BSA COY MATABELELAND 1893 & 4 BAR QSA, BLACK WATCH
B.S.A Company medal with Matabeleland 1893 reverse & QSA 1899-1902 With clasps for Orange Free State, Transvaal, South Africa 1901 & South Africa 1902
4615 Private Robert SCOTT, 1st Royal Highlanders and Bechuanaland Border Police
Robert Scott was born about 1869 in the parish of Shotts, Lanarkshire. He was the son of Walter Scott – whose address, in 1891, was noted as 'Buchanan's Buildings, Burnbank' - a small settlement situated between Hamilton and Blantyre, in Lanarkshire
On 12 October 1891, at Hamilton, Robert Scott attested for the Royal Highlanders. Having given his "Trade or Calling' as 'Farm servant', he agreed to serve '7 years with the Colors, and 5 years in the Reserve'. At that time, his height was measured at 5 feet 4 inches and he was noted to have a fresh complexion, with grey eyes and light brown hair. His 'Distinctive Marks' were also described: 'Blue mark under right eye & on right forehead, Scar front of chest & left forearm'. His 'Religious Denomination' was recorded as 'Presbyterian'.
Having been allocated No. 4615, Private Scott reached the Black Watch Depot at Perth on the following day, 13 October. After basic training, he was posted to the 2nd Battalion on 22 December 1891. He served in Ireland with this battalion -- and has been traced in its muster rolls as being present in Limerick on 1 February 1892, and on 1 August 1892.
Posted abroad to the 1st Battalion Black Watch, Robert Scott served in Gibraltar from 5 October 1892. He remained there up to 28 January 1893, when he embarked on HMS Himalaya, bound for Egypt. Having arrived at Abbassiyeh on 5 February 1893, the 1st Black Watch remained in Egypt until 3 March when the battalion was split in two. On that day, one half of the men left for Mauritius while, on 4 March 1893, the other half embarked once more on HMS Himalaya, bound for South Africa. Private Scott must have been with this half of the battalion, which reached Cape Town on 6 April 1893. Thereafter, he is shown on the muster rolls for 'B' Company as serving in Cape Town on both 1 June, and 1 December, 1893.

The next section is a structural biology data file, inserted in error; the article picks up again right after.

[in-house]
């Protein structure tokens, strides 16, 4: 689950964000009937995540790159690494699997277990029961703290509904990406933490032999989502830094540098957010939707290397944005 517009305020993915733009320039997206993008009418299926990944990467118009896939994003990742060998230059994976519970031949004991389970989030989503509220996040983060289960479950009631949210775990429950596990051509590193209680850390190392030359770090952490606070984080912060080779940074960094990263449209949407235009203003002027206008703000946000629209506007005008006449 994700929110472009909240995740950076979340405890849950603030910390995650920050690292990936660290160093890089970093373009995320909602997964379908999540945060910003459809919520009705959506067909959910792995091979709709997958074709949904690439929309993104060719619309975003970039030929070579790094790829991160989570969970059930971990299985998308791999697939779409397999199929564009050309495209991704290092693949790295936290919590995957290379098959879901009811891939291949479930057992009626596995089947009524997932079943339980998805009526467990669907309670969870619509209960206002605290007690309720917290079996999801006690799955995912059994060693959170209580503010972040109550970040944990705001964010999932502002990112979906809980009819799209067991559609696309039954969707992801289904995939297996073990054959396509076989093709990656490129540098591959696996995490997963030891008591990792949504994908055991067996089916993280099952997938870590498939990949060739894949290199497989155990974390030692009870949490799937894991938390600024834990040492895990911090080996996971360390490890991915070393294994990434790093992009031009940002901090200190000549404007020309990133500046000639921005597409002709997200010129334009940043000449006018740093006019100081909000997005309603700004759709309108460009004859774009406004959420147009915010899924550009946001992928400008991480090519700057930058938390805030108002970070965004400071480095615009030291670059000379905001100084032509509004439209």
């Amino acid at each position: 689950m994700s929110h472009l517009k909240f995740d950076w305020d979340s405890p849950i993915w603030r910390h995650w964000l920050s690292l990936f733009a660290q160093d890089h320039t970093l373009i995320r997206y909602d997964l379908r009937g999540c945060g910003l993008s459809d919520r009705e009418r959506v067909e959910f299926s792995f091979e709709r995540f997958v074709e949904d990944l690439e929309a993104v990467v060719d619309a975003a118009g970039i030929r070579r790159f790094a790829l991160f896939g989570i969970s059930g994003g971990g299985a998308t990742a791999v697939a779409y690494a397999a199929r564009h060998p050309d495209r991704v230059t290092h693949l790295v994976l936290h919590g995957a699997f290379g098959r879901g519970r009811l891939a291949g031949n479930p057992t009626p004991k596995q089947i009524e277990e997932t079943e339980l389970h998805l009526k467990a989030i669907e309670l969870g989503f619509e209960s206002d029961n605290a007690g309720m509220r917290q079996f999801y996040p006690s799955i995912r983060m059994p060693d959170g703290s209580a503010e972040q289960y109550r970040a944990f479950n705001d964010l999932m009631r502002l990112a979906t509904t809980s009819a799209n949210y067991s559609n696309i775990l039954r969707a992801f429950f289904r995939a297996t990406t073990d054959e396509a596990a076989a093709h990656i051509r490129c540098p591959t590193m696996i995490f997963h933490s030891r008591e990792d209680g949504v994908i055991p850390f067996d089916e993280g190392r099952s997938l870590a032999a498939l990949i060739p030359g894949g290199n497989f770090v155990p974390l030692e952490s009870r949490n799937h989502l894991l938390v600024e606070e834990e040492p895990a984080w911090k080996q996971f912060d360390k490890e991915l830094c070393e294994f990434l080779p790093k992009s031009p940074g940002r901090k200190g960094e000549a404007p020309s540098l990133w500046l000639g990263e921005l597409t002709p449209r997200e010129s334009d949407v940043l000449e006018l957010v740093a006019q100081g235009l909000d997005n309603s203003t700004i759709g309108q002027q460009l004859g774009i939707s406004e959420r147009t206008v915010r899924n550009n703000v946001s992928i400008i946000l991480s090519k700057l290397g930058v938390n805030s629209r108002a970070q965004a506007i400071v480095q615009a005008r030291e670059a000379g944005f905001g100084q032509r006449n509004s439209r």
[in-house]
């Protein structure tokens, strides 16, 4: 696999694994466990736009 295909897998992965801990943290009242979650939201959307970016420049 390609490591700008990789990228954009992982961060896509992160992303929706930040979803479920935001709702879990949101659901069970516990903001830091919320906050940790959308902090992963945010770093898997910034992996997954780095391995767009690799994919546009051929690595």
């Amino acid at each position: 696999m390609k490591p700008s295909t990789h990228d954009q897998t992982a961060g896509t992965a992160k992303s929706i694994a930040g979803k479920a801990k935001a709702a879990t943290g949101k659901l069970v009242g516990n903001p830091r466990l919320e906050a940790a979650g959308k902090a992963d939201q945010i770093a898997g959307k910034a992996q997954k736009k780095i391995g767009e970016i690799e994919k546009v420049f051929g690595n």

However, at the time of the latter date, he was actually attached to the Bechuanaland Border Police - his soldier's records noting that he 'served in the Matabele campaign from 18.10.93 to 21.3.94'. Indeed, Private Scott was one of only 18 men from the 1st Black Watch - one officer and 17 other ranks - who took part in this campaign as mounted infantry, and who went on to receive the British South Africa Company's Medal.
After exactly two years' service, he had been granted Good Conduct Pay – though he forfeited this on 6 July 1895. Shortly after, on 10 July 1895, Private Scott was noted to be 'in the hands of the Civil Power'. He was 'convicted of assault' the following day - then returned to duty on 12 July 1895. In his soldier's records, it was made clear that these two days spent in civil hands did not count towards his pensionable service.
Nevertheless, his Good Conduct Pay was restored on 5 February 1896 – following which, on 18 February 1896, he is noted to have commenced service in India. On 19 May 1899, his Good Conduct Pay was doubled, to 2d per day. Private Scott remained in India with the 1st Black Watch throughout the first years of the South African War. On 12 November 1901, at Kamptee, near Nagpur in central India, he agreed to extend his service to complete 12 years with the Colours. No doubt, the 397.8 Rupees he then received as a bounty played some part in persuading him to reach this decision- as it was fully intended to do.
At that time, the Empire had a pressing need to retain its trained soldiery – particularly with regard to the continuing conflict in South Africa. On 6 December 1901, the 1st Black Watch, Robert Scott included, arrived there — following which, he campaigned against the Boers in the Orange Free State and the Transvaal.
The war ended on 31 May 1902, though Private Scott remained in South Africa until October of that year, when he returned to the UK - landing there on 28 October 1902. He served at 'Home' for the remainder of his Army career and passed a mounted infantry course at Bulford, on 17 July 1903. However, even near the very end of his service, he forfeited a penny a day Good Conduct Pay on 20 July and, again, on 7 October 1903.
Having served for 12 years, Robert Scott was discharged from the Army on 12 October 1903 - still in the rank of Private - on the 'termination of his first period of engagement'.
The BSA Company medal is a regimental rarity as only 17 other ranks & one officer of the regiment were awarded it.
NEF & Complete with basic biographical & military research details.